EDITORIAL

A good teacher with a gun

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“Get out your history books, and turn to the fifth chapter,” the teacher tells her class, focusing on her own book while slowly pacing back and forth behind her desk.

The class jumps, however, as the classroom door in the back is kicked open, a young man decked out in military gear and holding an AR-15 in each hand storms through as if he was going to war.

But the would-be shooter stops cold in his tracks. The fearful eyes of the history students move back to their teacher, who hasn’t looked up from her book, but now has a .44 Magnum pointed straight at the shooter.

It’s not until she cocks what Clint Eastwood’s Dirty Harry once described as “the most powerful handgun in the world” with a simple click that the teacher finally looks up.

“Are you feeling lucky?”

Imagining such a scenario so soon after what happened in Parkland, Florida, seems disrespectful — and it is. Yet, that’s what pervades the president’s dreams each night as the most effective way to stop a school shooter in their tracks.

That’s what everything is to Donald Trump and his time in the White House — one big movie, where at the moment when you feel all hope is lost, some hero will swing in to save the day. Whether it’s Eastwood, Harrison Ford, or maybe even John Wayne’s zombie.

It’s silly to believe what we see in films like that is real, yet leaders like Trump and other Republicans want you to believe ideas like arming teachers isn’t silly at all.

Solving the issues like mass shootings depend on better gun control — and the outright civilian ban on military-grade weapons. Even with a GOP-led (and NRA-infused) federal government, taking this route is far easier and productive than believing teachers don’t have enough to put up with to add combat training to their list.

Last week, Trump hosted a number of people at the White House, including some of the survivors of the Parkland school shooting. One of those students was Sam Zeif, who lost his best friend in the massacre at Marjory Stoneman Douglas High School.

“I want to feel safe at school,” he said, according to the official White House transcript. “You know, senior year and junior year, they were big years for me, when I turned my academics around, started connecting with teachers, and I started actually enjoying school. And now, I don’t know how I’m ever going to step foot in that place again, or go to a public park after school, or be walking anywhere. Me and my friends, we get scared when a car drives by — anywhere.”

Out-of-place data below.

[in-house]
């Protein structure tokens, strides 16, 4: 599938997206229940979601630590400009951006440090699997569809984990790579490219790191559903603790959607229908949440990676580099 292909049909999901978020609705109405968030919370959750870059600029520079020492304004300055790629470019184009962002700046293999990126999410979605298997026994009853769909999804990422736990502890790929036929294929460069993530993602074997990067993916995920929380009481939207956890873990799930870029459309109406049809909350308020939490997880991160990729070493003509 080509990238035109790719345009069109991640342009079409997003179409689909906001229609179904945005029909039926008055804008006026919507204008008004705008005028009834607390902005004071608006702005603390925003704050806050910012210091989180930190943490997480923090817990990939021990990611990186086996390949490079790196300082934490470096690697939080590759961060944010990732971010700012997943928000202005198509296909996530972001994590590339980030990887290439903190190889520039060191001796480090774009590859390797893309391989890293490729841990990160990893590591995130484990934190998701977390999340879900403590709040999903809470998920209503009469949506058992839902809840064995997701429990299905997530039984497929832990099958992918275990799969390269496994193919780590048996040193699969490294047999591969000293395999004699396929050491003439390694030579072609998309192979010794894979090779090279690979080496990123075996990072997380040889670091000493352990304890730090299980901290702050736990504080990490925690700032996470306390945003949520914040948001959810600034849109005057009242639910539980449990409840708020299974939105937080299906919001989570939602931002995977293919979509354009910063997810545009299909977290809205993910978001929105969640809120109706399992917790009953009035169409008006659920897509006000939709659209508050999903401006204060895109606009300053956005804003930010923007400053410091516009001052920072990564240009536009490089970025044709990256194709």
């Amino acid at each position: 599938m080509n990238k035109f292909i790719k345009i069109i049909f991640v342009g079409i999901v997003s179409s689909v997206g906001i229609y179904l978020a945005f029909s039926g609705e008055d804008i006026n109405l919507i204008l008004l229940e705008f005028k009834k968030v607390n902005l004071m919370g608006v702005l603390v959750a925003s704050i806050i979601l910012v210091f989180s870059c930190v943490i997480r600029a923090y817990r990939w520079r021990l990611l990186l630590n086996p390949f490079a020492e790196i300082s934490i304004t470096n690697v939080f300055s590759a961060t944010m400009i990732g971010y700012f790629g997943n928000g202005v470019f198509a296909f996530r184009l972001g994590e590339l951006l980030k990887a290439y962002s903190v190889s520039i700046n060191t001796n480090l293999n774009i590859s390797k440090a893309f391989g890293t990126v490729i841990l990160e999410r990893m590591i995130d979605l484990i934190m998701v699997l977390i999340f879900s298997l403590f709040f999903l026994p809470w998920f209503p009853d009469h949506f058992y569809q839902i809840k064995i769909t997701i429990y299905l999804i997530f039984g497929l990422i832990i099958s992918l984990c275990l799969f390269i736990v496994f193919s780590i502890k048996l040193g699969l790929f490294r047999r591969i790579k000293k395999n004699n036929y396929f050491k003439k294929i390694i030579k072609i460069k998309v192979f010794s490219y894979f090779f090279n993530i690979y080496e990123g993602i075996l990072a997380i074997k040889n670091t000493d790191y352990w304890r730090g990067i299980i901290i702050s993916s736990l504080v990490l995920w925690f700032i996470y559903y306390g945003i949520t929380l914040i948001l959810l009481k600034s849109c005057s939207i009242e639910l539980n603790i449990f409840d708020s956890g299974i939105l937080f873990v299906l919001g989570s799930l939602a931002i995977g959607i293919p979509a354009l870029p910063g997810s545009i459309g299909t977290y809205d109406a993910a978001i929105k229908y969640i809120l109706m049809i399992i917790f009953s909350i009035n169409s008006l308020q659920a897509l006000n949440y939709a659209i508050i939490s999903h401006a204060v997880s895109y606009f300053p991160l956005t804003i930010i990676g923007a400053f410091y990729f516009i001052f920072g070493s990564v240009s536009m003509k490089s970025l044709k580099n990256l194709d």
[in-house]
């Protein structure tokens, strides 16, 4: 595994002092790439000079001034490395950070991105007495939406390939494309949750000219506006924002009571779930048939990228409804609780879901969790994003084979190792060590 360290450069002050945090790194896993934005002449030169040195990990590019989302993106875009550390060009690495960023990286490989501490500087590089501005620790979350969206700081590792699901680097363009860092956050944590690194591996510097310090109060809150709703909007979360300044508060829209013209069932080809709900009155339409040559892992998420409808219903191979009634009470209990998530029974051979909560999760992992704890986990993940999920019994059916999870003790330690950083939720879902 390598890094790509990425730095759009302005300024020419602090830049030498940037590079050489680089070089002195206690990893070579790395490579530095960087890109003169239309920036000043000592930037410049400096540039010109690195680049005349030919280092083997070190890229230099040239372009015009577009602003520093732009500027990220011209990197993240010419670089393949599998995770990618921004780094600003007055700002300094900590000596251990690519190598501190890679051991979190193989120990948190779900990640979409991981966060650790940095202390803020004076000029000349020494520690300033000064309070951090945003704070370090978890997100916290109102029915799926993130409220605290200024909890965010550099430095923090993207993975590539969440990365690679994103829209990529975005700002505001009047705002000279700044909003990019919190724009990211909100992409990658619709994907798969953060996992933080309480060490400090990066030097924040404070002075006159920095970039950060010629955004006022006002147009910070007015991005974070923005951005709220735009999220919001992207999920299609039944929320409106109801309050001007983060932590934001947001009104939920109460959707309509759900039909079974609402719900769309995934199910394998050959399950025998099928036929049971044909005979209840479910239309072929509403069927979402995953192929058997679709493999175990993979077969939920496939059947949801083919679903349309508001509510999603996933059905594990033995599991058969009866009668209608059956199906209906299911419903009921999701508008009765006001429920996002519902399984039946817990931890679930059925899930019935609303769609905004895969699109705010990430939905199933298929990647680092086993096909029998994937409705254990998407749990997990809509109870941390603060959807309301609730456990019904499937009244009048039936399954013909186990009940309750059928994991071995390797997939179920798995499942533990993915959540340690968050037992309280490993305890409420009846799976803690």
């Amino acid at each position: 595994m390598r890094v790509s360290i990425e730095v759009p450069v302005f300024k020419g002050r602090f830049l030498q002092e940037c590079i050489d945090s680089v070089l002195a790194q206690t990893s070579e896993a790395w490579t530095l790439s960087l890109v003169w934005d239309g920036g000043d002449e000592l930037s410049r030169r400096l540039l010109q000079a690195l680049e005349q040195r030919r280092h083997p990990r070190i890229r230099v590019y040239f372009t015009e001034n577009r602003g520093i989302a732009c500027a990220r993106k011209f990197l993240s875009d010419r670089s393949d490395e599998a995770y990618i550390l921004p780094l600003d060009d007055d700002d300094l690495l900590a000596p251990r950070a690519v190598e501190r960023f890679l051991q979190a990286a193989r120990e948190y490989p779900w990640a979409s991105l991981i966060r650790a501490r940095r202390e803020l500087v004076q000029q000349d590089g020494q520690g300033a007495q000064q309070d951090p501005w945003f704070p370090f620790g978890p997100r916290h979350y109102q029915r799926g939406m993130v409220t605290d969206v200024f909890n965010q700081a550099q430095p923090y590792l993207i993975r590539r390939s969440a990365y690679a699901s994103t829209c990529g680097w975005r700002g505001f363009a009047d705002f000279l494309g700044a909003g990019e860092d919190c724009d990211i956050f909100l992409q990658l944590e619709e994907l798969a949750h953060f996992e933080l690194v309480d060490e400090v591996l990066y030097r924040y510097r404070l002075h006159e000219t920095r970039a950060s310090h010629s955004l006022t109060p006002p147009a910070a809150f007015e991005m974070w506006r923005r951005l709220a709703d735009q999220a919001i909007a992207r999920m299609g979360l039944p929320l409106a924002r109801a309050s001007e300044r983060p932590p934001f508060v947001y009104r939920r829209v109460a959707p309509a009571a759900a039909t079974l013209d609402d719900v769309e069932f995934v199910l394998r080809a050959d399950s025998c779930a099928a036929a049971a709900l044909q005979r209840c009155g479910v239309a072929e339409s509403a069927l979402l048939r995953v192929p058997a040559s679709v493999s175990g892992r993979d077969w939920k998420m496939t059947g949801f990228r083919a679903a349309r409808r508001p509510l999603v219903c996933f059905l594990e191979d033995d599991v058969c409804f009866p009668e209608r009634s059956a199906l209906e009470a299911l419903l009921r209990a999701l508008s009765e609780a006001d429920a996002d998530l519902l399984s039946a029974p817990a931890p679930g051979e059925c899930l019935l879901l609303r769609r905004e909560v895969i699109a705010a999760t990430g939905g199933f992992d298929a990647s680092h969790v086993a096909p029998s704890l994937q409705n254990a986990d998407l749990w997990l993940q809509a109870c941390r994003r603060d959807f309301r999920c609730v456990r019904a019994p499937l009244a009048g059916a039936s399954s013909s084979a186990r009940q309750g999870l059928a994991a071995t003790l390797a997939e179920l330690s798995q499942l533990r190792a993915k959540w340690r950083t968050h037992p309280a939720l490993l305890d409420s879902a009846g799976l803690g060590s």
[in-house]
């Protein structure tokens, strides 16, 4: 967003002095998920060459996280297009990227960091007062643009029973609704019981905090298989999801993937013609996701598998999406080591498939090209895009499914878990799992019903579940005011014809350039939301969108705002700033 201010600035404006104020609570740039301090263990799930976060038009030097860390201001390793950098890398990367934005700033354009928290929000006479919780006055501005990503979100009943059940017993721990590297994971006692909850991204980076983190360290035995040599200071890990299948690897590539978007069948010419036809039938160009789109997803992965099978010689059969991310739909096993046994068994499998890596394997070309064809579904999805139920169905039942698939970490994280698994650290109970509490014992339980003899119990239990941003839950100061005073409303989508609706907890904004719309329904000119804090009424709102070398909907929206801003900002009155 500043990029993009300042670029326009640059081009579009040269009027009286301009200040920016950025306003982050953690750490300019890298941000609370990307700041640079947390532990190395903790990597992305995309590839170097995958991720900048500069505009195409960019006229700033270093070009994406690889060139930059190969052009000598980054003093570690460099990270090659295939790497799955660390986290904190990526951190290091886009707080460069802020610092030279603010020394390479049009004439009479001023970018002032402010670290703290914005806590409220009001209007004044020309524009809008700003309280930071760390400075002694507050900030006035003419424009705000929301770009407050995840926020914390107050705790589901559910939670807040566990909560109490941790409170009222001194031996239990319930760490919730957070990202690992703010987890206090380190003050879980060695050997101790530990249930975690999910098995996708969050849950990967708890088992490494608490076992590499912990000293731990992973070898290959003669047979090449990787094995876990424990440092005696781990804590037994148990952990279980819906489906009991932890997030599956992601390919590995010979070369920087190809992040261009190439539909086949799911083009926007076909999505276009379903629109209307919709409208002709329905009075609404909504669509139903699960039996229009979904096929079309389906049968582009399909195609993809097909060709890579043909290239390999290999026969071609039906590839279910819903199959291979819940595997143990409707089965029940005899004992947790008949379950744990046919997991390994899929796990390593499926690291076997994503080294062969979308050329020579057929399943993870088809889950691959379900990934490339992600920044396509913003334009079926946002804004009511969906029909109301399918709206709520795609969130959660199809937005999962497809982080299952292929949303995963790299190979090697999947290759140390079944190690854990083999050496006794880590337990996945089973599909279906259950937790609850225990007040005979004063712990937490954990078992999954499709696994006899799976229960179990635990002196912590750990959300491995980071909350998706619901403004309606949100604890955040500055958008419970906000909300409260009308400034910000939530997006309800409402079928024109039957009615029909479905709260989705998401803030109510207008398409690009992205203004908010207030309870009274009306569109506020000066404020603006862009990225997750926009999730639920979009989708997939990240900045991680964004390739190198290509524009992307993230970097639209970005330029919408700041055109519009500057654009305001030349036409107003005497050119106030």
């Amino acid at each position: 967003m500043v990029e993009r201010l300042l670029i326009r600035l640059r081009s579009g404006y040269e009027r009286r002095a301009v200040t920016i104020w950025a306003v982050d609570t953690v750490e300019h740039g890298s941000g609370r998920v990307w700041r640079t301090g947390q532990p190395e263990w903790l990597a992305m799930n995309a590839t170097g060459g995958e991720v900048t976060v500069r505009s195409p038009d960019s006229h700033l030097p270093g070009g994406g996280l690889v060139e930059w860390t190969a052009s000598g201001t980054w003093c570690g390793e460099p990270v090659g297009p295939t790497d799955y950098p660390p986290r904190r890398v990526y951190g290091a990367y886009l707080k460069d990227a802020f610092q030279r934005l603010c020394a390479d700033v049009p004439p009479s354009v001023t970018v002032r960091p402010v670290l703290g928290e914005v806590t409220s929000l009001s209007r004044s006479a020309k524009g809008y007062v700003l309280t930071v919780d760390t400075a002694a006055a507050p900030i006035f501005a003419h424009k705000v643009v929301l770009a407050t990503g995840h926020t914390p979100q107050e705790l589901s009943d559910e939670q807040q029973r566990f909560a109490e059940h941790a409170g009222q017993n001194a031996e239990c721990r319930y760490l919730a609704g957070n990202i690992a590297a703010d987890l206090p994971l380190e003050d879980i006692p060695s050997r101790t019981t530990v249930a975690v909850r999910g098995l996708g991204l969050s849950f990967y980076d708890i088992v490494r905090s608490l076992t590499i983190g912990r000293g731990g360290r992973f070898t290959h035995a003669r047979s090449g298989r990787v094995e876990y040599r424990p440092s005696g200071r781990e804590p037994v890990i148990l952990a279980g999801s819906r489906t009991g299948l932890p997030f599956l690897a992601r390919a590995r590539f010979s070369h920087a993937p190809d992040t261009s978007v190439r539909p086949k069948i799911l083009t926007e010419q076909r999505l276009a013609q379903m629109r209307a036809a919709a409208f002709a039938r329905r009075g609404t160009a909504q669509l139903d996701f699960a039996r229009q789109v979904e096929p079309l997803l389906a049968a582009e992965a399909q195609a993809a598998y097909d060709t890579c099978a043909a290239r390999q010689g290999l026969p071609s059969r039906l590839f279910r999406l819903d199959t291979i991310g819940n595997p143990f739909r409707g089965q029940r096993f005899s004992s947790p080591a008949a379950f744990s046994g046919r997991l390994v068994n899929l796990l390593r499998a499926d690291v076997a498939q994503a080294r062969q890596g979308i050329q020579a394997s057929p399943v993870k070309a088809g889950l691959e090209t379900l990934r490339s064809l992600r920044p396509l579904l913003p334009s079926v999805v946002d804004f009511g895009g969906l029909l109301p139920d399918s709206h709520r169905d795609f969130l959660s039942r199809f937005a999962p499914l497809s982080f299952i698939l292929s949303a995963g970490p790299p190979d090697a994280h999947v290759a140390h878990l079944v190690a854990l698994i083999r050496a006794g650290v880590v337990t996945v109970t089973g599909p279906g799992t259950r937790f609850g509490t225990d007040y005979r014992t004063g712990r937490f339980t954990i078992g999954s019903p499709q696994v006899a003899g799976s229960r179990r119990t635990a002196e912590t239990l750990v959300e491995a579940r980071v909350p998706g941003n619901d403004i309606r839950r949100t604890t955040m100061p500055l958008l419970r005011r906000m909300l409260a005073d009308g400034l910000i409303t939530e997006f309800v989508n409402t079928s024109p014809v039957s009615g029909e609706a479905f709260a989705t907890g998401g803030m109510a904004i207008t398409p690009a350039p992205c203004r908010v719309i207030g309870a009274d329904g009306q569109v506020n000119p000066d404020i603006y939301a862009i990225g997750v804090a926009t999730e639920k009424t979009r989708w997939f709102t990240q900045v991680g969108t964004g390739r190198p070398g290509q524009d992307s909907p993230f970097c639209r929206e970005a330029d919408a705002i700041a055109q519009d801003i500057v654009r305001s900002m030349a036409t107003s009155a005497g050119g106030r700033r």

Hopefully, even the president recognizes what Zeif is going through as something he should never have to do. But suggesting the solution is simply arming teachers — no, it’s not.

The solution to solving gun violence isn’t by introducing more guns into the problem. That’s like suggesting all a drowning victim needs is more water.

When many of us were teenagers in high school like Sam Zeif, we had to go through fire drills, tornado drills — and if you were old enough, those completely ineffective nuclear bomb drills. In schools today, they’ve got drills we never imagined as kids, like “active shooter” exercises.

This is the United States of America. We don’t need armed soldiers in our schools. We don’t need armed anybody in our schools. This is a country where we should feel free and safe, rights that our Founding Fathers considered “inalienable” in the Declaration of Independence through life, liberty and the pursuit of happiness.

Yet, there are many — especially young, innocent children in our schools — who don’t feel that. They’re constantly looking over their shoulders, worried they could be the next victim.

When will enough be enough? Everyone victimized — directly or indirectly — by mass shootings deserve real solutions. And we need our government to be that hero that provides them.

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